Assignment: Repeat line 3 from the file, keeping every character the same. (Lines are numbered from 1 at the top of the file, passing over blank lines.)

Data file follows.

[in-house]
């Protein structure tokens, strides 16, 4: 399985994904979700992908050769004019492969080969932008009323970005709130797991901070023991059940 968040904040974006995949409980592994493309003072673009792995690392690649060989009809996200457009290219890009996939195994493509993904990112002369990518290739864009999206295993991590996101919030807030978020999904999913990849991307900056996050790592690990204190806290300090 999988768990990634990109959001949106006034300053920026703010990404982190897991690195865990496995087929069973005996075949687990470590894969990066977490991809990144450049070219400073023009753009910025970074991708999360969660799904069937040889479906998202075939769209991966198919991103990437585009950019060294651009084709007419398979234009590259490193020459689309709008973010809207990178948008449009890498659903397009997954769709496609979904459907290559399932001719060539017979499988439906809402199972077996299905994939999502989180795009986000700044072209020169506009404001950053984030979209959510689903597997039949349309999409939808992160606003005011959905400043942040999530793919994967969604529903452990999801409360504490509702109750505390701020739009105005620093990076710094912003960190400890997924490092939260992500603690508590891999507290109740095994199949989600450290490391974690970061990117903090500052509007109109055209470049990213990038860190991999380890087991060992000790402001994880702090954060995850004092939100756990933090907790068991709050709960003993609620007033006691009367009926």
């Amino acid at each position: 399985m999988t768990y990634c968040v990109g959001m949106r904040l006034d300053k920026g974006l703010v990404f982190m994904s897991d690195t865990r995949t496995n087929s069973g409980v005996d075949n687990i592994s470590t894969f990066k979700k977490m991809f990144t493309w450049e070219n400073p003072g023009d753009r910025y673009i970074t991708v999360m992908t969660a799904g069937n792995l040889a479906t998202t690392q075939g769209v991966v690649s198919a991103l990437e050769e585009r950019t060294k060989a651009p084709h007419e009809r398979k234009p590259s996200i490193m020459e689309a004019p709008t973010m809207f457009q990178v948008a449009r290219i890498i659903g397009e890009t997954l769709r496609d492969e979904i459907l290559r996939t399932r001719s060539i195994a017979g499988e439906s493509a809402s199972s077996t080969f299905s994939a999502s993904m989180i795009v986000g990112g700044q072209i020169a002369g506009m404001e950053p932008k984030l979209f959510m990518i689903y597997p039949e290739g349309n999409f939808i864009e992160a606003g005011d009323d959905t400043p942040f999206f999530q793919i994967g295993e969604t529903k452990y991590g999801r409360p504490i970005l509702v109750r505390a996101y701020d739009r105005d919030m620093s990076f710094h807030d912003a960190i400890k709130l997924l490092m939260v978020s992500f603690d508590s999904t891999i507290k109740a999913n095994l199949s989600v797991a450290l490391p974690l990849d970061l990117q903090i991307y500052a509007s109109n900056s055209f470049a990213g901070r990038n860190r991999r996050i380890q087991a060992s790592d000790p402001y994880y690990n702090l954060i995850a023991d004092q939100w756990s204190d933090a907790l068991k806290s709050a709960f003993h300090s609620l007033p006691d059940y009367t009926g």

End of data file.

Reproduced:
């Amino acid at each position: 399985m999988t768990y990634c968040v990109g959001m949106r904040l006034d300053k920026g974006l703010v990404f982190m994904s897991d690195t865990r995949t496995n087929s069973g409980v005996d075949n687990i592994s470590t894969f990066k979700k977490m991809f990144t493309w450049e070219n400073p003072g023009d753009r910025y673009i970074t991708v999360m992908t969660a799904g069937n792995l040889a479906t998202t690392q075939g769209v991966v690649s198919a991103l990437e050769e585009r950019t060294k060989a651009p084709h007419e009809r398979k234009p590259s996200i490193m020459e689309a004019p709008t973010m809207f457009q990178v948008a449009r290219i890498i659903g397009e890009t997954l769709r496609d492969e979904i459907l290559r996939t399932r001719s060539i195994a017979g499988e439906s493509a809402s199972s077996t080969f299905s994939a999502s993904m989180i795009v986000g990112g700044q072209i020169a002369g506009m404001e950053p932008k984030l979209f959510m990518i689903y597997p039949e290739g349309n999409f939808i864009e992160a606003g005011d009323d959905t400043p942040f999206f999530q793919i994967g295993e969604t529903k452990y991590g999801r409360p504490i970005l509702v109750r505390a996101y701020d739009r105005d919030m620093s990076f710094h807030d912003a960190i400890k709130l997924l490092m939260v978020s992500f603690d508590s999904t891999i507290k109740a999913n095994l199949s989600v797991a450290l490391p974690l990849d970061l990117q903090i991307y500052a509007s109109n900056s055209f470049a990213g901070r990038n860190r991999r996050i380890q087991a060992s790592d000790p402001y994880y690990n702090l954060i995850a023991d004092q939100w756990s204190d933090a907790l068991k806290s709050a709960f003993h300090s609620l007033p006691d059940y009367t009926g």